Increased Media Consumption During Pandemic May Not Translate to Ad Revenue Growth

Increased Media Consumption During Pandemic May Not Translate to Ad Revenue Growth

With the coronavirus pandemic keeping most people worldwide at home, media consumption is up. But with an economic slowdown crashing markets and supply chains disrupted by the virus, many advertisers are pulling or pausing spend—meaning increases in media engagement aren’t translating into increased ad revenues.

Twitter was among the first major US digital ad publishers to give investor guidance on the new situation. Based on our analysis of Twitter’s Q1 update, the company looks set to see a decrease in revenues of between 9% and 40% during March. Facebook also released information about its engagement and ad revenues, noting that a lot of the increased engagement is on properties or services, such as WhatsApp, that aren’t monetized much to begin with. Reports of consumers spending more time with digital media don’t necessarily mean they are spending more time with media where marketers can reach them.

Even if they are, marketers may not want to. By early March, Integral Ad Science and DoubleVerify were reporting that “coronavirus” and related terms had shot to the top of clients’ brand safety blacklists. News publishers are seeing a surge in traffic, but falling advertiser demand—and prices.

It may be understandable for advertisers to shy from “negative” or “anxious” content like coverage of a pandemic. But March 2020 research from Integral Ad Science suggests those concerns may be misplaced: Just 16% of US internet users surveyed said they would have a less favorable opinion of a brand whose ad was adjacent to coronavirus-related content. Almost eight in 10 respondents said such placement wouldn't change their view of a brand.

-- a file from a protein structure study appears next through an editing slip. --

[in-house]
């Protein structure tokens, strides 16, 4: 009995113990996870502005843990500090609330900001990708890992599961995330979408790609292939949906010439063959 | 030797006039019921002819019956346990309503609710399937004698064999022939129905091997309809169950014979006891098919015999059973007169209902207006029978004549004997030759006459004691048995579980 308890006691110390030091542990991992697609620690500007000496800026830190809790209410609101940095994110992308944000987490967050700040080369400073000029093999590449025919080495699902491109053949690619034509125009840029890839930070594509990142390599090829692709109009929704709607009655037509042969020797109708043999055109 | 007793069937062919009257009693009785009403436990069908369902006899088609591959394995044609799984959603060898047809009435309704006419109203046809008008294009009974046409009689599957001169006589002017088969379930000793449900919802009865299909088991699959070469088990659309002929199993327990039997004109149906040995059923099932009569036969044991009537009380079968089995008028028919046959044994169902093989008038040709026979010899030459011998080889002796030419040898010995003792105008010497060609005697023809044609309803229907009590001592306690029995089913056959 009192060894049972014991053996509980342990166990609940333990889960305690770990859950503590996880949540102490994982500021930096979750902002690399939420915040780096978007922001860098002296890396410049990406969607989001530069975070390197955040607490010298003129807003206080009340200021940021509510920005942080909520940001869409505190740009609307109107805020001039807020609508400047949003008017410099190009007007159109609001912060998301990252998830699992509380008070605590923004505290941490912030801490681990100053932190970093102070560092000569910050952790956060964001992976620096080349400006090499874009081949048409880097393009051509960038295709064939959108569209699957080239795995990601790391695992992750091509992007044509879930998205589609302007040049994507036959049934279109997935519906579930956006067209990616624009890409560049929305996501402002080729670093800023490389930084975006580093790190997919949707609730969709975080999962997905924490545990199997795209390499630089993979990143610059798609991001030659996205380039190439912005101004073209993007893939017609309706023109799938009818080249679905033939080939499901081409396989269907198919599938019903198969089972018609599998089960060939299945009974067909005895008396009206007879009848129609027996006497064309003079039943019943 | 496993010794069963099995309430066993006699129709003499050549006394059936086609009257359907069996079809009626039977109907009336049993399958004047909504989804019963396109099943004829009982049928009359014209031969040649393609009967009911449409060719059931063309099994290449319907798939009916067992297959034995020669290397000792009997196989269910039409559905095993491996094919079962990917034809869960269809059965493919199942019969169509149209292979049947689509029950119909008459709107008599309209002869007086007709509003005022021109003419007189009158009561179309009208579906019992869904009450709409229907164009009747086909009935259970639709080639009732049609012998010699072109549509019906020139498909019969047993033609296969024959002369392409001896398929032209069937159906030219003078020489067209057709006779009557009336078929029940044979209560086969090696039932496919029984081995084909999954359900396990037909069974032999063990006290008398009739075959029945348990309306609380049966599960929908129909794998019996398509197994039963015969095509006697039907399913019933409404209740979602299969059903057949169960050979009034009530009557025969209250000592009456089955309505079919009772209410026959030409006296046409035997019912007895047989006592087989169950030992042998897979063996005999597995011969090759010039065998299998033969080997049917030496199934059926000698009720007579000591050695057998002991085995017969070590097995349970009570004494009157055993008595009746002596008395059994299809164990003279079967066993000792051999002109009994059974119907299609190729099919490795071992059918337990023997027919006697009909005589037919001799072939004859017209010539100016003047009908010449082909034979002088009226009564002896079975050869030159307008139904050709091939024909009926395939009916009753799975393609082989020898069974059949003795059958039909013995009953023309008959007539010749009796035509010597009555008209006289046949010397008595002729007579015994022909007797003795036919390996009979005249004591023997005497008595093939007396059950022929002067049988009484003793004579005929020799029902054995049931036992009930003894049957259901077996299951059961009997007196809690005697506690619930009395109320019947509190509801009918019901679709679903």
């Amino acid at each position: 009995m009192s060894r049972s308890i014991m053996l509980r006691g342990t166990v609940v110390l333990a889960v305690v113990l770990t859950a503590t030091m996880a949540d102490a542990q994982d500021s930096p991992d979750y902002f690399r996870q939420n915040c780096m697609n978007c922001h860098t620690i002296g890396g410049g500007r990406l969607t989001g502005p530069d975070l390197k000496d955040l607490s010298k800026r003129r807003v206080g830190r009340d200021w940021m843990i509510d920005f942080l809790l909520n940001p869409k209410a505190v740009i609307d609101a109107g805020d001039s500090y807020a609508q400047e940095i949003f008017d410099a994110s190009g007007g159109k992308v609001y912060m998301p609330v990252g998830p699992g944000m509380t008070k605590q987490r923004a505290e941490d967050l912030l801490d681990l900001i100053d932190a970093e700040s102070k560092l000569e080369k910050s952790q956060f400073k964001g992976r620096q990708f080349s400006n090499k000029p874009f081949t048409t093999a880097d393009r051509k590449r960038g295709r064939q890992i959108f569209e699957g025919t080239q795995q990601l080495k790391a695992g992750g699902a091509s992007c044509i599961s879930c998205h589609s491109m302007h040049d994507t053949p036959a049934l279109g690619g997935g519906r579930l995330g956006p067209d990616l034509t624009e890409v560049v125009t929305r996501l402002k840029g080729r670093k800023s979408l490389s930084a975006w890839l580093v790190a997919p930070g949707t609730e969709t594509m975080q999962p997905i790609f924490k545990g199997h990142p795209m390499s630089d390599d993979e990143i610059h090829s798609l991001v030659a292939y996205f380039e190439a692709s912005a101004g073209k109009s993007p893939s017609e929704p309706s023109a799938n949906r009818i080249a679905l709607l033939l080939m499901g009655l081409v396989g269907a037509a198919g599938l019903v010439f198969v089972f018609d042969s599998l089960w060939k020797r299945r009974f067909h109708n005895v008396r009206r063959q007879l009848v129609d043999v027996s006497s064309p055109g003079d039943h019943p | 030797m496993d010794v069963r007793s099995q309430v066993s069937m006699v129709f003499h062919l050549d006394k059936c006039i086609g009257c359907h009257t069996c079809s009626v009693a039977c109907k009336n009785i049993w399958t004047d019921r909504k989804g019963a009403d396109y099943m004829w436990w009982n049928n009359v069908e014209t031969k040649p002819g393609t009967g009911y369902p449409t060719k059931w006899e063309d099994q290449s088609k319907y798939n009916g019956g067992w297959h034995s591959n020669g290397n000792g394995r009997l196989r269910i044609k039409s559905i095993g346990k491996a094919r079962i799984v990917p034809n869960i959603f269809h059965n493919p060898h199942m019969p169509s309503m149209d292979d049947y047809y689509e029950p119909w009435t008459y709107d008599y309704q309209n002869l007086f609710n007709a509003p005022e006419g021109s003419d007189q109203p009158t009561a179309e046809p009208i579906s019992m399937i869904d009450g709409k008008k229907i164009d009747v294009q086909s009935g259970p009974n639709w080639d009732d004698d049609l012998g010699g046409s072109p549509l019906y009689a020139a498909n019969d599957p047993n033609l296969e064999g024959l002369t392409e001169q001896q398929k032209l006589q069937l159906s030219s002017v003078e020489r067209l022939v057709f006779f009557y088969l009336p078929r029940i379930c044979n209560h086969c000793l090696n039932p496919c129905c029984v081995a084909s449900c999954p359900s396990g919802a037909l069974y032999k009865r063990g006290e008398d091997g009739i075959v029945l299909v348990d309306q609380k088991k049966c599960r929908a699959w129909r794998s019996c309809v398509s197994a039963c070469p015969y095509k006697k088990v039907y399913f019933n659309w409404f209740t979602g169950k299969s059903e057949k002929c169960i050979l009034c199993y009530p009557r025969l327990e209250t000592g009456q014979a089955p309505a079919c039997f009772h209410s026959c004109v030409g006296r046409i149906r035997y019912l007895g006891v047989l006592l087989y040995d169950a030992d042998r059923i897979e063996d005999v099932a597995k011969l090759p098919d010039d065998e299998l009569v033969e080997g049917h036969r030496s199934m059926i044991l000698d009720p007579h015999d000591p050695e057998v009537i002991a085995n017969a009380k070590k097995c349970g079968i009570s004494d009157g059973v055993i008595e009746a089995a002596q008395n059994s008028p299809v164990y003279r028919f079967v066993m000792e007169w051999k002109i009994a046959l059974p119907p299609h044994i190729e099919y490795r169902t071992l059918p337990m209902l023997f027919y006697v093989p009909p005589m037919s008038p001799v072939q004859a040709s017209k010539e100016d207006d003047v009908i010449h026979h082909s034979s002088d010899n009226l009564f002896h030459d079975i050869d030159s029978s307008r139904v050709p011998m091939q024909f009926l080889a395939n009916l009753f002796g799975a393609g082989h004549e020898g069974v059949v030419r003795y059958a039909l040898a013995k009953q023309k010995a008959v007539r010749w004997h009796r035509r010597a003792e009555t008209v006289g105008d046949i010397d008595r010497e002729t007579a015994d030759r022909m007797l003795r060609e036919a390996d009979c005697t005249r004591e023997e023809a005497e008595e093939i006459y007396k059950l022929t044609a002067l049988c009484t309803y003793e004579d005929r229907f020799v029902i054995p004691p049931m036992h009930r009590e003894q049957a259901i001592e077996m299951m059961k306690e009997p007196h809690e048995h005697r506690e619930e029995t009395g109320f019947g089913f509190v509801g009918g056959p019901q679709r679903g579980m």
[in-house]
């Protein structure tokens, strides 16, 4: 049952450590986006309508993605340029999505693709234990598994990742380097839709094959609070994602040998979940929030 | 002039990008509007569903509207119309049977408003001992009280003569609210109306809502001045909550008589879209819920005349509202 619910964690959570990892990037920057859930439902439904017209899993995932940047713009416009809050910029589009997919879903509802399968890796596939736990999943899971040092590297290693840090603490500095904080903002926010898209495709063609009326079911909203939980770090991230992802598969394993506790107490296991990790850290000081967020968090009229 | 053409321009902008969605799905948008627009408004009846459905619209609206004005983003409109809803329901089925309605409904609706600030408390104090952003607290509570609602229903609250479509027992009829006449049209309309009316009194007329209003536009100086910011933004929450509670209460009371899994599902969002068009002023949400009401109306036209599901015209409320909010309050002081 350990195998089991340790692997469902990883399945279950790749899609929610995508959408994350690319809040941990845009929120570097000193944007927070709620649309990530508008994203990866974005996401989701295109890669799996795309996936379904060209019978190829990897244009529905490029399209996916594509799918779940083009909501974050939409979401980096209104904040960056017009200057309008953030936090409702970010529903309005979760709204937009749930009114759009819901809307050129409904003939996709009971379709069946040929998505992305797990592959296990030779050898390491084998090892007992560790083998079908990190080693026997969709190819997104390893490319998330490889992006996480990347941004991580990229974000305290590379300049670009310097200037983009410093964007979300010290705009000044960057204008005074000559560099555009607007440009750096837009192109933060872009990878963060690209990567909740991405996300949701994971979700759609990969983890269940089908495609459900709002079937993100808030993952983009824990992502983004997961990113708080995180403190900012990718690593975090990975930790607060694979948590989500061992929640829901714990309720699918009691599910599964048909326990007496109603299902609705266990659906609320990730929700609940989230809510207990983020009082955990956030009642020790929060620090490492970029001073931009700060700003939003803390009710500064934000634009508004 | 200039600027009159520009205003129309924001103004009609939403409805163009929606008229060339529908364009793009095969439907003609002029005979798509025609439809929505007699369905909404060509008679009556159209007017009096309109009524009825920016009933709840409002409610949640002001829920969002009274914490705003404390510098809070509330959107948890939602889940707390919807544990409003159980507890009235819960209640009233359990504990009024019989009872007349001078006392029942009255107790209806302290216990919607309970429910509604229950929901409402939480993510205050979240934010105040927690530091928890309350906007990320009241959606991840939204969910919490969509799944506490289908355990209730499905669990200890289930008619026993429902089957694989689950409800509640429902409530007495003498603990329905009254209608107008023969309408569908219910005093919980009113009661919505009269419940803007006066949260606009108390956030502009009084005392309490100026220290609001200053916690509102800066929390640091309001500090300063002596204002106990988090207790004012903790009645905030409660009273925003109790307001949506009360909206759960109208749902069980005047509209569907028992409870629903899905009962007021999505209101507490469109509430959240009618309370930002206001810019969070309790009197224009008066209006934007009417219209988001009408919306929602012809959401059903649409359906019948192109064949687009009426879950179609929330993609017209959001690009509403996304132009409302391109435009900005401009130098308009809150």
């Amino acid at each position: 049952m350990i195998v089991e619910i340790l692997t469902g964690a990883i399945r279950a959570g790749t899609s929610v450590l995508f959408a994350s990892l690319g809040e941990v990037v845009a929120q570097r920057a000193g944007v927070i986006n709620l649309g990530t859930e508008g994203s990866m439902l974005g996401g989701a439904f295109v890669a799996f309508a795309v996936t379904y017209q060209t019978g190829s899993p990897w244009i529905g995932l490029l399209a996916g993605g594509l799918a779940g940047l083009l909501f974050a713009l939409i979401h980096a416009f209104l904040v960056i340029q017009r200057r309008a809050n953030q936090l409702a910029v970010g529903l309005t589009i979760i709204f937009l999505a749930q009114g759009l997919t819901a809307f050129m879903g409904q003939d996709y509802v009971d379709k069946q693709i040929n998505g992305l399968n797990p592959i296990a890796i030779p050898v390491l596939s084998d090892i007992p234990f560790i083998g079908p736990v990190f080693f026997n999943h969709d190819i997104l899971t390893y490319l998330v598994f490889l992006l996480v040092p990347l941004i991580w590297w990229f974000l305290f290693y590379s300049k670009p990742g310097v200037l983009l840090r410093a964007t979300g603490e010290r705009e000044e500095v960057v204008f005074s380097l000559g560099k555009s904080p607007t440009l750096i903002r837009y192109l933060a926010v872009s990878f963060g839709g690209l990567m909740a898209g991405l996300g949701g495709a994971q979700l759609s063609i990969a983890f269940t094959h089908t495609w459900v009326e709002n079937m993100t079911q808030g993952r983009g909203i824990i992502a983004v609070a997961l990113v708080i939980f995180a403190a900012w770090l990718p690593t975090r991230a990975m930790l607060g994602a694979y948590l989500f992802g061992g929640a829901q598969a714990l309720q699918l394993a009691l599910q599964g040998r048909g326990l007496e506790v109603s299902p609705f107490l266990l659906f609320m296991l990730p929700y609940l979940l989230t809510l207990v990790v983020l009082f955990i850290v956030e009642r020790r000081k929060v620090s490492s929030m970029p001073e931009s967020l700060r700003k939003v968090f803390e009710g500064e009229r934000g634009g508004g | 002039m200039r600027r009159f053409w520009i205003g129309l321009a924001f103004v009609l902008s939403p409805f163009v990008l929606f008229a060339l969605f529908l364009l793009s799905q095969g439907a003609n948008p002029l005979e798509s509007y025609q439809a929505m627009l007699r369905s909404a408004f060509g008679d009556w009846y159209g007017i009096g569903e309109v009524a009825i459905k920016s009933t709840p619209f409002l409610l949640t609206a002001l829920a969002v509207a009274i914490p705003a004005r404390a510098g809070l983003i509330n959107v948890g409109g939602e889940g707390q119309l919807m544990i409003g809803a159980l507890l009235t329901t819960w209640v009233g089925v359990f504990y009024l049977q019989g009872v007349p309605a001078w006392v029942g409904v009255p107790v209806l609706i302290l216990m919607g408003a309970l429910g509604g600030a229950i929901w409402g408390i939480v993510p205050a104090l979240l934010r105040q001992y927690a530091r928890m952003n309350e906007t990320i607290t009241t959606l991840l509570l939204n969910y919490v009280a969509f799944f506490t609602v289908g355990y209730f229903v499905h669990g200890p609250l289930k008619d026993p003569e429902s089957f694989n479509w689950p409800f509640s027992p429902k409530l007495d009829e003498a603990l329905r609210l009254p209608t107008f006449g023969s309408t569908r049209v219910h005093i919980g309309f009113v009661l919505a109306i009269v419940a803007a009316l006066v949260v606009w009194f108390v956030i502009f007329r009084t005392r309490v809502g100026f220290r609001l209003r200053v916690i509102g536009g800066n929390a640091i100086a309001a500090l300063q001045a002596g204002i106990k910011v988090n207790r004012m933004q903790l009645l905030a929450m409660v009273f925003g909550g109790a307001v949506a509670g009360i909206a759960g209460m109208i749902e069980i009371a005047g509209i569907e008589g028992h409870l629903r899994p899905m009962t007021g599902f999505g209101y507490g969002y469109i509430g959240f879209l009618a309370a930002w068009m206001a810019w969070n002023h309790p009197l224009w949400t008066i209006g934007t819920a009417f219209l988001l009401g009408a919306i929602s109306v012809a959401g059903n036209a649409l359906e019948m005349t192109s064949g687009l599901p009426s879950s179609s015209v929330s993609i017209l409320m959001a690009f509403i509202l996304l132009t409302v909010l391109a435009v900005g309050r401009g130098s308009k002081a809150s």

Respondents were slightly more likely to say they thought it was “unsuitable” for a brand to advertise next to this content, at 22%. But about one-third said it would depend on the brand. Almost half of respondents said they wanted to see health and pharma-related brands advertising near coronavirus content, for example.

It’s clear that there is public desire—and need—for pandemic-related news. Even if the flurry of developments the US experienced in March begins to slow, people will still be eager for information about their communities, institutional responses and how to keep their families safe. Many marketers are already leaning into branding-focused creative that emphasizes their own roles in these communities. Brands should consider whether one of those roles is sponsoring the information people will need during the crisis.

It’s worth noting that bringing a branding focus to digital campaigns will also help offset the lack of out-of-home advertising, not to mention retail storefronts (many of which are now boarded up in cities like New York and Chicago).